IDA deals trigger backlash

Reporting, analysis and commentary
by Jim Heaney, editor of Investigative Post

The Erie County Industrial Development Agency has put a moratorium on granting tax breaks to hotels.

The Lancaster IDA is having second thoughts about proposed tax breaks for a pizzeria.

Labor unions are challenging the hiring practices at a Niagara Falls company that received property  in tax breaks in 2010.

After years of “full steam ahead,” local IDAs are starting to have second thoughts about business as usual. That’s not to say they’ve necessarily changed their ways – questionable projects continue to get the green light more often than not – but there’s been an unmistakenable swing in momentum.

“IDAs are definitely on the hot seat,” said Erie County Executive Mark Poloncarz, who has emerged as a major critic since taking office in January.

Critics have long questioned the necessity of six IDAs in Erie County and three more in Niagara County. Watchdog organizations and the state comptroller have issued a string of critical reports on the performance of IDAs statewide. State legislation was introduced several years ago that would reform how they operate.

It didn’t matter. IDAs have gone about their business. But some of the deals they’ve done of late have triggered a backlash.

The Amherst IDA approved nearly $500,000 in tax breaks to help Premier Liquor relocate from Kenmore and $536,000 in incentives to assist Northtown Lexus relocate on Sheridan Drive.

Carl Paladino, a vocal opponent of tax breaks for others, has gained IDA approvals for everything from a dollar store on the city’s West Side to a hotel in Williamsville to, just this week, restoration of a the dilapidated Graystone hotel he owns in downtown into apartments. Those three deals involved $1.4 million in tax savings, even though they created relatively few jobs.

Then there was Amherst Town Supervisor Barry Weinstein’s explanation in February as to why he supported $61,000 in sale tax abatements to help restore a fire-damaged building. Weinstein, an Amherst IDA board member, reasoned that his town would be out only $700 in lost revenue. The balance would come out of the coffers of other local governments and school districts.

The deals have promoted a firestorm of criticism. Even David Robinson, the well-respected, even-handed business writer for The Buffalo News got into the act, penning a strongly worded column last month that concluded too many IDA deals fail to promote real economic growth.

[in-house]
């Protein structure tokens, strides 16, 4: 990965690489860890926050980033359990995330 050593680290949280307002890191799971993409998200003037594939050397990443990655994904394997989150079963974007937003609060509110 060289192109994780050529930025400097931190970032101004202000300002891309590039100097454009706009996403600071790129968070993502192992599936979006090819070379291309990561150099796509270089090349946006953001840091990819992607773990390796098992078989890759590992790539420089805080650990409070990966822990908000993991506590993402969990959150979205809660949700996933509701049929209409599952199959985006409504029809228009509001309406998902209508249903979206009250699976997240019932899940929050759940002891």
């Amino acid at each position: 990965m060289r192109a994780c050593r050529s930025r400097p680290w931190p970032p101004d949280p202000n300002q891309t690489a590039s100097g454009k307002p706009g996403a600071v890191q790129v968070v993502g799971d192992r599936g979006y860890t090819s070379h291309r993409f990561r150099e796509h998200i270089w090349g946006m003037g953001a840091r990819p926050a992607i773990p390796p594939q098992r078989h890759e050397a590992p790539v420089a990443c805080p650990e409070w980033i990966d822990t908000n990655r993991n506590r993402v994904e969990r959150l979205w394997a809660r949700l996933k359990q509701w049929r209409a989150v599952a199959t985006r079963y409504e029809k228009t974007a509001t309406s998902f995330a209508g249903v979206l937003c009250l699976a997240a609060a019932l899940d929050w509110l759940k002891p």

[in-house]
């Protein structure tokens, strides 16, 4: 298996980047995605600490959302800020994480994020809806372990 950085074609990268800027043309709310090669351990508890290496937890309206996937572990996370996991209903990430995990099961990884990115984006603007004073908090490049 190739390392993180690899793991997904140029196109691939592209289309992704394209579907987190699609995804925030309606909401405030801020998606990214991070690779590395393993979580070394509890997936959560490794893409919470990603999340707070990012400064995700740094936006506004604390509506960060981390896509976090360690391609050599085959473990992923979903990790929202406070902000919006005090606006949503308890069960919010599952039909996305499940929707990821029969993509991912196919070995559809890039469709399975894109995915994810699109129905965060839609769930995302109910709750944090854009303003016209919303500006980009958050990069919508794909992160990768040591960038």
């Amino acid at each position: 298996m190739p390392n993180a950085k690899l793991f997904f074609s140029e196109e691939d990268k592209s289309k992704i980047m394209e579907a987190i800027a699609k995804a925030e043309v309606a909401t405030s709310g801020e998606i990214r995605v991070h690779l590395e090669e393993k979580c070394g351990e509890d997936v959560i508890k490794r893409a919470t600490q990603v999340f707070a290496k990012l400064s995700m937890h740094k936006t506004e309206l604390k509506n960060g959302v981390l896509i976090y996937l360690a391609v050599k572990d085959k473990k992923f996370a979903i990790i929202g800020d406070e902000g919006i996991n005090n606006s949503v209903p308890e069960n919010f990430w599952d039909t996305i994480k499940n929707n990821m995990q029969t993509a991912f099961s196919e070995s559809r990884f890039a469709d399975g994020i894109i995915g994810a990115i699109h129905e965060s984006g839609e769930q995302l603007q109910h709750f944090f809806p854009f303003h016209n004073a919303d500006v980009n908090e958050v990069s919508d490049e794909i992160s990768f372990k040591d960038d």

Along with criticism has come the ascent of Poloncarz and Sean Ryan, who succeeded Sam Hoyt last September in the 144th Assembly district.

Poloncarz, never a fan of IDAs when he was county comptroller and now in a position to act as county executive, wasted little time after being sworn in as county executive the first of the year.

  • In January, he voted against tax breaks to convert the former Corn Exchange building on South Elmwood Avenue into offices and apartments.
  • The next month, he pushed the ECIDA to table a package of tax breaks to the Millennium Hotel in Cheektowaga, subsequently relenting a month later after securing the votes to impose a moratorium until the fall on other hotel deals.
  • Earlier this month, he voted against the package of tax breaks for Paladino’s Graystone project.

“We should be doing real job development, not renovations or rebuilds from businesses seeking inducements,” Poloncarz said.

Ryan has introduced legislation that would limit the tax breaks town IDAs can offer. They could still offer property tax abatements for town taxes, but school boards would have to approve abatements for the property taxes dedicated to districts. Likewise, countywide IDAs would have to approve abatements involving county property, sales and mortgages taxes.

Town IDAs have cried foul, saying the bill, if passed, would effectively put them out of business.

Yet another player has been added to the mix, the Occupy Buffalo movement, whose members have started showing up for assorted IDA meetings. Suffice to say, they haven’t been quiet bystanders.

Jim Allen, executive director of the Amherst IDA, maintains county leaders have brought some of the problems on themselves by failing to establish the boundaries of economic development zones within towns.  He said a number of town IDAs have been asking since the days Joel Giambra was county executive.

“They’ve never done it,” he said.

Absent any direction from the county, individual IDAs have drawn the lines on their own zones. Tax breaks offered to businesses in those zones, sometimes restaurants and other retail operations locating in vacant buildings, have been the source of much of the controversy.

Allen noted the growing number of vacant properties in the city and first-rung suburbs and said assistance to redevelopment them can be justified under certain circumstances.

Acceptable, he said, are properties that have a “chronic” vacancy problem.

“We think that makes a lot of sense from an economic development viewpoint,” he said.

Unacceptable, he said, are buildings that sit empty because of “market” vacancies.

Allen suggested that the county and town IDAs reach an agreement on what type of projects would be eligible for assistance. He also suggested a consensus on the boundaries of development zones to deal with problems such as chronic vacancies.

Poloncarz supports Ryan’s legislation and said IDAs need to change their focus.

“We should be doing real job development, not renovations or rebuilds for businesses seeking inducements,” he said.